José Martí’s Our America challenges many the prevailing ideas on Americanization of the time such as the idea that there should be some American standard that all new citizens need to live up to, that people needed to leave behind the lives and customs they had in the old country and remake themselves anew in America. He calls out those that would shed their past in the name of progress stating “Those carpenters’ sons who are ashamed that their fathers are carpenters! Those born in America who are ashamed of the mother who reared them, because she wears an Indian apron, and who disown their sick mother, the scoundrels, abandoning her on her sick bed!”.[12] The idea that Americans need not shed their past but rather embrace it comes up as a repeated theme throughout the essay.

The essay makes the point that to establish an American identity people need to break away from Europe, from its history, its politics, and its culture. Instead, Martí urges Americans to instead to mine the rich history of the Americas. He says, “The history of America, from the Incas to the present must be taught in clear detail and to the letter, even if the archons of Greece are overlooked. Our Greece must take priority over the Greece which is not ours”.[12] Here Martí makes the point that for America to succeed it must use the knowledge and history that pertains to it and that European ideas were not formed in America and therefore do not take into account the realities of this American continent.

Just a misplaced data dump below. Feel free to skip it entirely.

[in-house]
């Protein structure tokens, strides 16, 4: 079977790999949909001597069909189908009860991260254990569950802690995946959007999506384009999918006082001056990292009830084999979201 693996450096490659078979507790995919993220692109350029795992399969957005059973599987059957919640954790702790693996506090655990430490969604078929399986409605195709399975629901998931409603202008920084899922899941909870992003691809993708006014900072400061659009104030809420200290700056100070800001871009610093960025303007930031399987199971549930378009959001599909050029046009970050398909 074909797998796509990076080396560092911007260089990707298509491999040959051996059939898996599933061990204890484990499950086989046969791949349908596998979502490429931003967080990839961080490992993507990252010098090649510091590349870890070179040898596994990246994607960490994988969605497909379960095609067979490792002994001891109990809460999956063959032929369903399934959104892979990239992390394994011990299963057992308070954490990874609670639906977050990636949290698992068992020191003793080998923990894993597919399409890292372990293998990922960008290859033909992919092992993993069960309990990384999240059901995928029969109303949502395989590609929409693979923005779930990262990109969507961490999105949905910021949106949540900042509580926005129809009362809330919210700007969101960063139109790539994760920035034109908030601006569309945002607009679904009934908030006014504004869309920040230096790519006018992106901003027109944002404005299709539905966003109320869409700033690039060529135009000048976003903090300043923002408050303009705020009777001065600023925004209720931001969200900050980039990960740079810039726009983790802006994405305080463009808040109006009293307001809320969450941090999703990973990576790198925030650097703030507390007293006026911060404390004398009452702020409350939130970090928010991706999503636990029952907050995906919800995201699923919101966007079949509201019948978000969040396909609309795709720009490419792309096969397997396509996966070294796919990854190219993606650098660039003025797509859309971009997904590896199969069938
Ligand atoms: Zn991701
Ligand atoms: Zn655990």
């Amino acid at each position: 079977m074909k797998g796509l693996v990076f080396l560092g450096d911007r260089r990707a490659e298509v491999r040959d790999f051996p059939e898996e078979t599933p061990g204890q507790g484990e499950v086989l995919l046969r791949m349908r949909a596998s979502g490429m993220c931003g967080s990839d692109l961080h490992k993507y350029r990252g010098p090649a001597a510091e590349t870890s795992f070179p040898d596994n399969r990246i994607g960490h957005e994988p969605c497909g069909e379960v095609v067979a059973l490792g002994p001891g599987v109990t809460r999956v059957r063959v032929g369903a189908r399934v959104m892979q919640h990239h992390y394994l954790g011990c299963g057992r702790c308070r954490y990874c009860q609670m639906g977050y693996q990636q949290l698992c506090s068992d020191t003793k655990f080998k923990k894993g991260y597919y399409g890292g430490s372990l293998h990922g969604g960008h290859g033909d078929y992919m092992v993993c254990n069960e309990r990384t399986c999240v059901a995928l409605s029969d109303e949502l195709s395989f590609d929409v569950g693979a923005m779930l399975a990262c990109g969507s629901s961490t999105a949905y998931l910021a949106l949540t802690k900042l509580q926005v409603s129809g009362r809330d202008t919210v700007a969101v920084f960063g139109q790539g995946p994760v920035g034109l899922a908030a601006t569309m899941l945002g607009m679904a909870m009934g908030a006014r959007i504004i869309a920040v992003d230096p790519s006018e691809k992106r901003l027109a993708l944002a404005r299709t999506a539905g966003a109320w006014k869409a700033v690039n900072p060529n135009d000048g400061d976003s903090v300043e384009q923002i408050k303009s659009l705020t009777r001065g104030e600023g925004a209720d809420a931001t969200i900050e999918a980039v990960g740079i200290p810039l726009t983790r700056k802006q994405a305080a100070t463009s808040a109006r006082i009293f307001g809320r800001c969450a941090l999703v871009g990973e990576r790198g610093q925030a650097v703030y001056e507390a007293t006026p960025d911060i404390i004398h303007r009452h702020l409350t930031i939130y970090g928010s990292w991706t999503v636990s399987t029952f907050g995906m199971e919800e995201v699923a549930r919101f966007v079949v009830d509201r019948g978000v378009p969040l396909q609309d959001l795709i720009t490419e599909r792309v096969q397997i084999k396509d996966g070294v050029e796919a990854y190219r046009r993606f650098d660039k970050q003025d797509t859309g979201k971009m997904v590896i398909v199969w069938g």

Martí feels that people should be proud of being American, and not in some jingoistic or nationalistic sense but in the sense of being proud of history of the land and the people that inhabit it. He feels that the struggles that the masses have gone through here on this continent makes America unique among nations, that the common struggle of such disparate people is unique. He writes, “Never in history have such advanced and united nations been forged in so short a time from such disorganized elements”.[12] Here the point is made that while being a young country on a young continent America has overcome these obstacles and made itself a world power.

Author and Political Activist Charles W. Chesnutt